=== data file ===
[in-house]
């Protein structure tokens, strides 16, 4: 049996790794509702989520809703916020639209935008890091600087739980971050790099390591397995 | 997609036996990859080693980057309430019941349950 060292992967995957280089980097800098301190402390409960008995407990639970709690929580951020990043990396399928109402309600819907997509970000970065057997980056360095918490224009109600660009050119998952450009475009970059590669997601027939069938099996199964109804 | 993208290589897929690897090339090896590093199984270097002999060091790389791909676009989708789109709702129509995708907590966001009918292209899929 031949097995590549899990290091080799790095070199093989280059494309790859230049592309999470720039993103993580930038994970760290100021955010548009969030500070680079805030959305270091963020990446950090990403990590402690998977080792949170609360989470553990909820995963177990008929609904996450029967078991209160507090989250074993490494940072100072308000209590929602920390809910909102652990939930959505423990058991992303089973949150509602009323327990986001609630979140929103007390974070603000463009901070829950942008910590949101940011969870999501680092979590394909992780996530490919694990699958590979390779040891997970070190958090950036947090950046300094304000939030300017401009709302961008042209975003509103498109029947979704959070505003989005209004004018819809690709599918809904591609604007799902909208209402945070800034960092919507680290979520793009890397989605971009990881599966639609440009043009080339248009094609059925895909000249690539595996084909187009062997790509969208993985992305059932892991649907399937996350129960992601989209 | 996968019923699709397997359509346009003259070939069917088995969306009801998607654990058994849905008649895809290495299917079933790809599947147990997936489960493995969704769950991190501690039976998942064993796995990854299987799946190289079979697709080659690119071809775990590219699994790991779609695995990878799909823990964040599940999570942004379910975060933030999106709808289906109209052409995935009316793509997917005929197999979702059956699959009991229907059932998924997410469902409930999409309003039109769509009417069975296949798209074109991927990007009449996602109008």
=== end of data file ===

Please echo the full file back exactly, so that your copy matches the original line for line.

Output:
[in-house]
């Protein structure tokens, strides 16, 4: 049996790794509702989520809703916020639209935008890091600087739980971050790099390591397995 | 997609036996990859080693980057309430019941349950 060292992967995957280089980097800098301190402390409960008995407990639970709690929580951020990043990396399928109402309600819907997509970000970065057997980056360095918490224009109600660009050119998952450009475009970059590669997601027939069938099996199964109804 | 993208290589897929690897090339090896590093199984270097002999060091790389791909676009989708789109709702129509995708907590966001009918292209899929 031949097995590549899990290091080799790095070199093989280059494309790859230049592309999470720039993103993580930038994970760290100021955010548009969030500070680079805030959305270091963020990446950090990403990590402690998977080792949170609360989470553990909820995963177990008929609904996450029967078991209160507090989250074993490494940072100072308000209590929602920390809910909102652990939930959505423990058991992303089973949150509602009323327990986001609630979140929103007390974070603000463009901070829950942008910590949101940011969870999501680092979590394909992780996530490919694990699958590979390779040891997970070190958090950036947090950046300094304000939030300017401009709302961008042209975003509103498109029947979704959070505003989005209004004018819809690709599918809904591609604007799902909208209402945070800034960092919507680290979520793009890397989605971009990881599966639609440009043009080339248009094609059925895909000249690539595996084909187009062997790509969208993985992305059932892991649907399937996350129960992601989209 | 996968019923699709397997359509346009003259070939069917088995969306009801998607654990058994849905008649895809290495299917079933790809599947147990997936489960493995969704769950991190501690039976998942064993796995990854299987799946190289079979697709080659690119071809775990590219699994790991779609695995990878799909823990964040599940999570942004379910975060933030999106709808289906109209052409995935009316793509997917005929197999979702059956699959009991229907059932998924997410469902409930999409309003039109769509009417069975296949798209074109991927990007009449996602109008």